CamdenNewJournal

The independent London newspaper

A deal with the EU is still necessary

13 December, 2018

• THERE is an amazing number of suggestions swirling around in the discussions about Brexit. Anyone would think that we have not been through a process to reach a deal with the European Union.

It’s important to keep in mind that we have. Parliament voted to have a referendum with two options Remain or Leave the EU; 72 per cent of the electorate voted and the result was Leave.

Both main political parties said they would honour the result and both included a commitment to implement the leave vote in their subsequent manifestos.

The two main parties got 80 per cent of the vote in the election which followed. Parliament then voted to pass Article 50 with 544 voting in favour.

The UK now has deal with the EU. The deal needs more work on it, particularly on the so-called backstop. If the present draft is eventually voted down by MPs amendments need to be made and further negotiations held with the EU.

It would be very unreasonable of the EU not to continue the discussions. But we must remember that the problem is the deal not the process we chose to get it.

Some people are suggesting that we hold another referendum. Why? For those who support Leave, and some that do not, another referendum would shatter their belief in UK democracy. Remainers can’t even agree on the aims of another referendum or what would be on the ballot paper.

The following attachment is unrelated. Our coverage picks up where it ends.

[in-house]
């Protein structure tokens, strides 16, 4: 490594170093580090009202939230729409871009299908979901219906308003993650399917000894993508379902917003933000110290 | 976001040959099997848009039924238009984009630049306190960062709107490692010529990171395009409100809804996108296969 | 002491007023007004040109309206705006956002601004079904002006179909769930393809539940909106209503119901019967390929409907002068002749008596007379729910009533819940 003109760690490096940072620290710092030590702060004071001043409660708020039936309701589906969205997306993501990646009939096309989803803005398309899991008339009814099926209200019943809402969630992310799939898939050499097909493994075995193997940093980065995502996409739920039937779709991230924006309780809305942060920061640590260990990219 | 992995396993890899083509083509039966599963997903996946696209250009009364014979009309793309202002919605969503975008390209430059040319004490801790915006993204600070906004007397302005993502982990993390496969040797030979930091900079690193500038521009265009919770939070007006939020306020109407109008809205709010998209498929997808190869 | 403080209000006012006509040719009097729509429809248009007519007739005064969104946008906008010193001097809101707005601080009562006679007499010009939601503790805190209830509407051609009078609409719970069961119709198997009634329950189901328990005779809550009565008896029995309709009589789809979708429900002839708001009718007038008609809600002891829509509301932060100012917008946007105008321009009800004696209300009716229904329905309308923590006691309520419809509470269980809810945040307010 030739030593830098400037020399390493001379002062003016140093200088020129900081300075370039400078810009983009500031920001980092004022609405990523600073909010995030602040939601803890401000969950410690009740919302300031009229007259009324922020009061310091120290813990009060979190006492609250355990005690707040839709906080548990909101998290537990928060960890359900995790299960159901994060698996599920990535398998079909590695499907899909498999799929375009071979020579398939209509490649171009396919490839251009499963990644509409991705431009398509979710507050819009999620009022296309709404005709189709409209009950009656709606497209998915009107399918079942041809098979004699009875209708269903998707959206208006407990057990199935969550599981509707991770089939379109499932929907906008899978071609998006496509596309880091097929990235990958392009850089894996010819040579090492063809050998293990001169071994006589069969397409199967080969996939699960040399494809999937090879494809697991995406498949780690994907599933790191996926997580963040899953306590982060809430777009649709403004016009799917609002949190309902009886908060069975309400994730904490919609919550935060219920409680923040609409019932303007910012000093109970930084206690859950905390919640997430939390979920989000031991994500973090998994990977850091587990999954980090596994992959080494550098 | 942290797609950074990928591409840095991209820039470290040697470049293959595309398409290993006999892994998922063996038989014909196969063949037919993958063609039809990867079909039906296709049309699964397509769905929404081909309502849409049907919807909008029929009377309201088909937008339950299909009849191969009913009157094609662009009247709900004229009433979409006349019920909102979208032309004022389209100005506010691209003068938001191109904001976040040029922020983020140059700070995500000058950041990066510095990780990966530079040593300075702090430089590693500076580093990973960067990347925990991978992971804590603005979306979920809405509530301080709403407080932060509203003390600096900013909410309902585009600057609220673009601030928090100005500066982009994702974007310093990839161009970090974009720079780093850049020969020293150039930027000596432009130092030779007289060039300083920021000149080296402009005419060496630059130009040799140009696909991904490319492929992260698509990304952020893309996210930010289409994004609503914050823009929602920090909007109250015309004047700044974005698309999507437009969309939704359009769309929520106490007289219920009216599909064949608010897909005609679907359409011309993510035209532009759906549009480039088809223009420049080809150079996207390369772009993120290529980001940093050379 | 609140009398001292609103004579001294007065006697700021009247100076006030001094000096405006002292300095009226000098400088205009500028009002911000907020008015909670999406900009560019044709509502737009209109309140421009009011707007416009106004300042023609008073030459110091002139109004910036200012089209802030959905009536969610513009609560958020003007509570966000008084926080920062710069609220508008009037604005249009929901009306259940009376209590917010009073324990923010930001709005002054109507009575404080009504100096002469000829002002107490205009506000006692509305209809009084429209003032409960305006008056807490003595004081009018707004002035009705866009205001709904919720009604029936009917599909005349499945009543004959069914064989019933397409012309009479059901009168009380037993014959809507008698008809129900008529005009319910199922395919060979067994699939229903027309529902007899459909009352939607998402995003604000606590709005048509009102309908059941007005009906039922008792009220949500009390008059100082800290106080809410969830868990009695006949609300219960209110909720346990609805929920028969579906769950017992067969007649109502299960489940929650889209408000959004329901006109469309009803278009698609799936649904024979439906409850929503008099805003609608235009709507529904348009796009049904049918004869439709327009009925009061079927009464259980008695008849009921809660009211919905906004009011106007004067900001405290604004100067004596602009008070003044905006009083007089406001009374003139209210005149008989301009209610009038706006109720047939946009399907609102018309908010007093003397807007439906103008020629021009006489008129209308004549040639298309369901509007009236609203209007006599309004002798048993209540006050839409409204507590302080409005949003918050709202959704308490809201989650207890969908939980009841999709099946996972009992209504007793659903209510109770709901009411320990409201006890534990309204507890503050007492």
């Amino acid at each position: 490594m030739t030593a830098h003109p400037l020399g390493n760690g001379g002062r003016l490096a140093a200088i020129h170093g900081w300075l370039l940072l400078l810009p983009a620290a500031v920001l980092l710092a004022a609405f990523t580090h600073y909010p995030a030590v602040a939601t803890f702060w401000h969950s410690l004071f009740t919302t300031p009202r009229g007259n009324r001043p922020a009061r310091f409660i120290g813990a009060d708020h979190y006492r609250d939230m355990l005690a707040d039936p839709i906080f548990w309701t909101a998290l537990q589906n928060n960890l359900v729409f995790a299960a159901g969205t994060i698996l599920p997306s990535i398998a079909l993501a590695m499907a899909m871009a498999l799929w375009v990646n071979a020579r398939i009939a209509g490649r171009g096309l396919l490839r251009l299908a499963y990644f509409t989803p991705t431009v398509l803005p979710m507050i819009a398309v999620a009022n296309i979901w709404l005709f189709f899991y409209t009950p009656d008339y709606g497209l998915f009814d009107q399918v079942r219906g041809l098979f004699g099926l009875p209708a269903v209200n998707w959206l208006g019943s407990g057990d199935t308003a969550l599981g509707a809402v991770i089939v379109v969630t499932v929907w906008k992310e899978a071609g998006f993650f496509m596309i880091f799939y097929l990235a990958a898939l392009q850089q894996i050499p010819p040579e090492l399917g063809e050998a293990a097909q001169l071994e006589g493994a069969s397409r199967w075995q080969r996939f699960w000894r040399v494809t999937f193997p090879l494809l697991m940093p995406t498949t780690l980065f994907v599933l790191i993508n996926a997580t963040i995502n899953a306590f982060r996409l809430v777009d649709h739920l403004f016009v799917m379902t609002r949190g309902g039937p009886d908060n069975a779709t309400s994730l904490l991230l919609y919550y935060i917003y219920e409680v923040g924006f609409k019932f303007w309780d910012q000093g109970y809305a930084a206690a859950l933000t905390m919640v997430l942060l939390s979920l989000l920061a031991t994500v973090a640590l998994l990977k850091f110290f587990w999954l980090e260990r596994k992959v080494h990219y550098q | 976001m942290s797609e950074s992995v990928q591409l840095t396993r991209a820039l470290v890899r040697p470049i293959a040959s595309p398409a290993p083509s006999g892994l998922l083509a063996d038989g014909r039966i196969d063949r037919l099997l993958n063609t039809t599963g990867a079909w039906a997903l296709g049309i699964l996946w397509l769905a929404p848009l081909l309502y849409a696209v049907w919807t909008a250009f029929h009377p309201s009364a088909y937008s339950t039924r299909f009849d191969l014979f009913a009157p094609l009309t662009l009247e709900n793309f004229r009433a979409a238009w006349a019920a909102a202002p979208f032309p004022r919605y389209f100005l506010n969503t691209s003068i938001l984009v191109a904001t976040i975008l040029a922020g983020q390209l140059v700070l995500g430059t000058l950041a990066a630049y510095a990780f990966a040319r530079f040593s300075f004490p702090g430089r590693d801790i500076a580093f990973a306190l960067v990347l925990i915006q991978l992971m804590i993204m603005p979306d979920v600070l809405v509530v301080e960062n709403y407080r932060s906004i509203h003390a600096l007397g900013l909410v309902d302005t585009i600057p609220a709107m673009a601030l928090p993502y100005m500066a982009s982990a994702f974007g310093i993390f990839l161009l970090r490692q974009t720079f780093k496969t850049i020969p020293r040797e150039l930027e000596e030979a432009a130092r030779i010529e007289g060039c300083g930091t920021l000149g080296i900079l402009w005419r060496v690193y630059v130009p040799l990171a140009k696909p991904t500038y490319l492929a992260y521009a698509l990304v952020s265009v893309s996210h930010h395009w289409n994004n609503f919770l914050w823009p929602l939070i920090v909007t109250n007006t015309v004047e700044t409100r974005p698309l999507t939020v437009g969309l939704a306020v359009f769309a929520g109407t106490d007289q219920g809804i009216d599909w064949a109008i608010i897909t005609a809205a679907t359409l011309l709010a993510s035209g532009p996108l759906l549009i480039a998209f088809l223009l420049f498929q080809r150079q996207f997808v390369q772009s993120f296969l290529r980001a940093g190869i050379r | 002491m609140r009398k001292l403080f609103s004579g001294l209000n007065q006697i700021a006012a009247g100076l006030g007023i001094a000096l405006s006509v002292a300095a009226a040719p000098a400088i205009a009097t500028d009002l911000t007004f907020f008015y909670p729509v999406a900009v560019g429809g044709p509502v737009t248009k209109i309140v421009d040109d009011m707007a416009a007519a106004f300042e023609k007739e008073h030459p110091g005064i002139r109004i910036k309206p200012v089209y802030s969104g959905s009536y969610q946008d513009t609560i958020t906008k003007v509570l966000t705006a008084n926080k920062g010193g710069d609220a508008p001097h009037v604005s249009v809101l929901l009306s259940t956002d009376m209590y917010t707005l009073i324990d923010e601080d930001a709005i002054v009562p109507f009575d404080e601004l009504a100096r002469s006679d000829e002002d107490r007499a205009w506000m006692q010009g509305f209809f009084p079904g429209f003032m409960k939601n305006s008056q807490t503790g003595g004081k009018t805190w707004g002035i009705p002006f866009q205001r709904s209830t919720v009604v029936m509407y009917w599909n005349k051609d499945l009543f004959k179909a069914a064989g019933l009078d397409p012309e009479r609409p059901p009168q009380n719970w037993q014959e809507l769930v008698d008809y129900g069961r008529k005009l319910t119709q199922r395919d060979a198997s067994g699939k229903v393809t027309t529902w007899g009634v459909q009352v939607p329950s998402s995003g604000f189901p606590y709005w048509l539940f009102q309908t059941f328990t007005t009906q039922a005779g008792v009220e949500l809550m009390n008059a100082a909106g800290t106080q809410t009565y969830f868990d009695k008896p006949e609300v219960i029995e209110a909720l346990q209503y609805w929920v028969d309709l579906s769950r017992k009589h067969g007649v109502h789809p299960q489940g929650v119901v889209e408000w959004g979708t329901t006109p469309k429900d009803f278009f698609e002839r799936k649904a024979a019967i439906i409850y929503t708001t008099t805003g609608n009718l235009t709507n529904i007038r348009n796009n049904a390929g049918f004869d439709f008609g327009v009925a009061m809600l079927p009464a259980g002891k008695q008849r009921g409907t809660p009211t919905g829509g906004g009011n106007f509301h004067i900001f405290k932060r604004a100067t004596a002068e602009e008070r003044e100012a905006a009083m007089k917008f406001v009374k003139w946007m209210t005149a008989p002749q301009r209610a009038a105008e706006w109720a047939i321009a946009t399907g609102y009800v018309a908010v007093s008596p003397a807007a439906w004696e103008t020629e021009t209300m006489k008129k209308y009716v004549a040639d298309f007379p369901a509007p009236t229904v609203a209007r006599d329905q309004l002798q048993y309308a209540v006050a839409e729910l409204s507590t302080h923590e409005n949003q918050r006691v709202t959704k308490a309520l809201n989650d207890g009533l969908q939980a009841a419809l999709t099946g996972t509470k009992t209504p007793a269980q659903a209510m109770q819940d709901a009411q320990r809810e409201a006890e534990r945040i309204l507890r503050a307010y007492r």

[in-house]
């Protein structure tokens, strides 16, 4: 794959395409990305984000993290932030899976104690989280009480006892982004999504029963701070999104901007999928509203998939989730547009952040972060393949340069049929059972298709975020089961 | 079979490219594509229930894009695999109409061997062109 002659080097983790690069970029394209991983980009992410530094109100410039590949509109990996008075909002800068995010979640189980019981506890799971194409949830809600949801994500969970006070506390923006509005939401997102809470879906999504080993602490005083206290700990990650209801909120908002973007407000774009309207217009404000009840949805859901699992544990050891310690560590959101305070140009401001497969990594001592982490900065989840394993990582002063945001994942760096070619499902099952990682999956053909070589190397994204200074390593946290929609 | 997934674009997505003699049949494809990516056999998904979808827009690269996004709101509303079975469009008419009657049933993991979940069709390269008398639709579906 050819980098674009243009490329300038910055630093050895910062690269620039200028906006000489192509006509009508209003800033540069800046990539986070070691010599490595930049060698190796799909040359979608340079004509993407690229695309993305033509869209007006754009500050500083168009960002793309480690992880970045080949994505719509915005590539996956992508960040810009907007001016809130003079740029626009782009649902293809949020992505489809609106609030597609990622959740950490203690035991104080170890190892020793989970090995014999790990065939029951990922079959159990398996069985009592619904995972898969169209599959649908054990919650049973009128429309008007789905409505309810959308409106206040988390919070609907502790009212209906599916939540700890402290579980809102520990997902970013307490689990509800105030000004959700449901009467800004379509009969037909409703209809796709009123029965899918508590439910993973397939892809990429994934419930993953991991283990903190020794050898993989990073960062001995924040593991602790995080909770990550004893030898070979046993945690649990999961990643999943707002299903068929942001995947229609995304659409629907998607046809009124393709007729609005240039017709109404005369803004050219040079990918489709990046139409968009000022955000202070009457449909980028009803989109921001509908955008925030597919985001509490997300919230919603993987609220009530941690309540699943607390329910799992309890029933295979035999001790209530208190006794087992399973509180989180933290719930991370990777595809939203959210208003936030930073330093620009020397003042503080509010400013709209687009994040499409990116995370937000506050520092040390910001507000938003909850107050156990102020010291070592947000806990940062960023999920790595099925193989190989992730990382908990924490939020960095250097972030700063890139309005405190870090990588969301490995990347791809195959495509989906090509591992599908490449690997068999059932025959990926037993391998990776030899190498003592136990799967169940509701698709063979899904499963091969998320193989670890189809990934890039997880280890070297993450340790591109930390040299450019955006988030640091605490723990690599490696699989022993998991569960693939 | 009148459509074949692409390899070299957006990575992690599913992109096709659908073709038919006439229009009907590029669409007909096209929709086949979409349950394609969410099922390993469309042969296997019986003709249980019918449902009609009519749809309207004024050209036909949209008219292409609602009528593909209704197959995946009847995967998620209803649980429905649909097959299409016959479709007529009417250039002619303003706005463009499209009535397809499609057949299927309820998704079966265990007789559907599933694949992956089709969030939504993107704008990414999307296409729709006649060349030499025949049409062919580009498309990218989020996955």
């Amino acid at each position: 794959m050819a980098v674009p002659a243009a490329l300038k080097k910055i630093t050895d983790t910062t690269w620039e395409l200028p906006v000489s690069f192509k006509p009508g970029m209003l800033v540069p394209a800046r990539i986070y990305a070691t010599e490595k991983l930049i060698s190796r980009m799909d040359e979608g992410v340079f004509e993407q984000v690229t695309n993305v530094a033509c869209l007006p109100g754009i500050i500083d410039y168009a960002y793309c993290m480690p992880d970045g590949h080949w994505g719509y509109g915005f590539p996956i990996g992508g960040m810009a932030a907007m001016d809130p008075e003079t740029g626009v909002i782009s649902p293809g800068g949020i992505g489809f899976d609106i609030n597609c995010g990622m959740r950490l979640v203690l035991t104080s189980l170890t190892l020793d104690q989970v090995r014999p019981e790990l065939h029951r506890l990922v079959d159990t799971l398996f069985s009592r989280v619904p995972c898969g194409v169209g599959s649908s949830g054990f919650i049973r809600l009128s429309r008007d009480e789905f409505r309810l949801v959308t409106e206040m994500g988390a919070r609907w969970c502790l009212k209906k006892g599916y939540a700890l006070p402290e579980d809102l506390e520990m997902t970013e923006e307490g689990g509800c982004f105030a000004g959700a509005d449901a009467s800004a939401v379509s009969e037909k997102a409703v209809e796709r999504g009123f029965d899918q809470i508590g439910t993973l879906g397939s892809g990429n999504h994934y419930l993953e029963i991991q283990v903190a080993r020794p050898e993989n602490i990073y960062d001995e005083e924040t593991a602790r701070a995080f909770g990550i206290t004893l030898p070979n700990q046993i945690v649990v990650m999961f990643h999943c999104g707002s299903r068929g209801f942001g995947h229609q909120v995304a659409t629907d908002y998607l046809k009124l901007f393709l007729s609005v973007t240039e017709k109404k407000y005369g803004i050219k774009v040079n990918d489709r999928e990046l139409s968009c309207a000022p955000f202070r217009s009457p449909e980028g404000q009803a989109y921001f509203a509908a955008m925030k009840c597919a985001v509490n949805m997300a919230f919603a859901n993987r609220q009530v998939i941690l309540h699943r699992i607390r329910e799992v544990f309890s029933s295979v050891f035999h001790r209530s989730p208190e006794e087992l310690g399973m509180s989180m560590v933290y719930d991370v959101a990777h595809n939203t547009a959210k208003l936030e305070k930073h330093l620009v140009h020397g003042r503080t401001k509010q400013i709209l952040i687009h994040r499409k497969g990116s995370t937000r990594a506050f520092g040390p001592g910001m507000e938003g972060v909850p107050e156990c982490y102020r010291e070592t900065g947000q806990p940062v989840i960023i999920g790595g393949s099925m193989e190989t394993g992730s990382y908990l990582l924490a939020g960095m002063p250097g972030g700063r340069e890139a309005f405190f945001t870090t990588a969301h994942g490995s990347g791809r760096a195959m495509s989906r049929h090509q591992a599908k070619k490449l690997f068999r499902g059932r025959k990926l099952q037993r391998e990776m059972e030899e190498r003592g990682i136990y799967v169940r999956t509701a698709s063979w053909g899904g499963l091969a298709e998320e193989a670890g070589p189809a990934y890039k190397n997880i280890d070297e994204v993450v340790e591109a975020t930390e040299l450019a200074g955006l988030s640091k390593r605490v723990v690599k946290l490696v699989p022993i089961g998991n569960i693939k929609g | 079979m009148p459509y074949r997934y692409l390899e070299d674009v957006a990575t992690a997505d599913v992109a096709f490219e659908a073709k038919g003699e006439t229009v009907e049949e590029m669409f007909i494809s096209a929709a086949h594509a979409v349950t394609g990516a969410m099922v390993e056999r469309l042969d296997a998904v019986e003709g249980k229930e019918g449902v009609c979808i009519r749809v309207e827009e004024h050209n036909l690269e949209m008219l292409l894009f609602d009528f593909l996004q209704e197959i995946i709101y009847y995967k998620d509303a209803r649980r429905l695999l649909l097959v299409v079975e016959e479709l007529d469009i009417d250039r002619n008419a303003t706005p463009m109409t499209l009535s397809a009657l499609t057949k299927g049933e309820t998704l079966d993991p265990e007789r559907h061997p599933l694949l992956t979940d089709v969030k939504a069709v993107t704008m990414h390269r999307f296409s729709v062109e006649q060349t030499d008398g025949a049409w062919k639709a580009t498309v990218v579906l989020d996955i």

It would result in more delays, more uncertainty, more expense, damage to UK industry, more distraction from the massive problems facing the United Kingdom, and an even more divided country.

Ex-prime minister Tony Blair was asked on The Andrew Marr Show what he would do if another referendum resulted in a vote to leave.

Mr Blair said, well that would be that if the country voted Leave I would support that and work to implement it. But it’s already happened Mr Blair. We’ve had a referendum and the people voted Leave. So why don’t you support it?

It is madness for the Labour Party leadership to say that another referendum might be inevitable or that we are sliding toward another referendum.

They cannot say what the outcome would be. It could be a tie, what then? Let’s go forward and focus on the key problem which is the deal and negotiate one that’s acceptable to the UK.

And let’s not forget what happened to the Liberal Democrats when the leadership betrayed their supporters and put the Conservatives in power – virtually wiped out at the next general election.

DAVID CHEESEMAN
Address supplied

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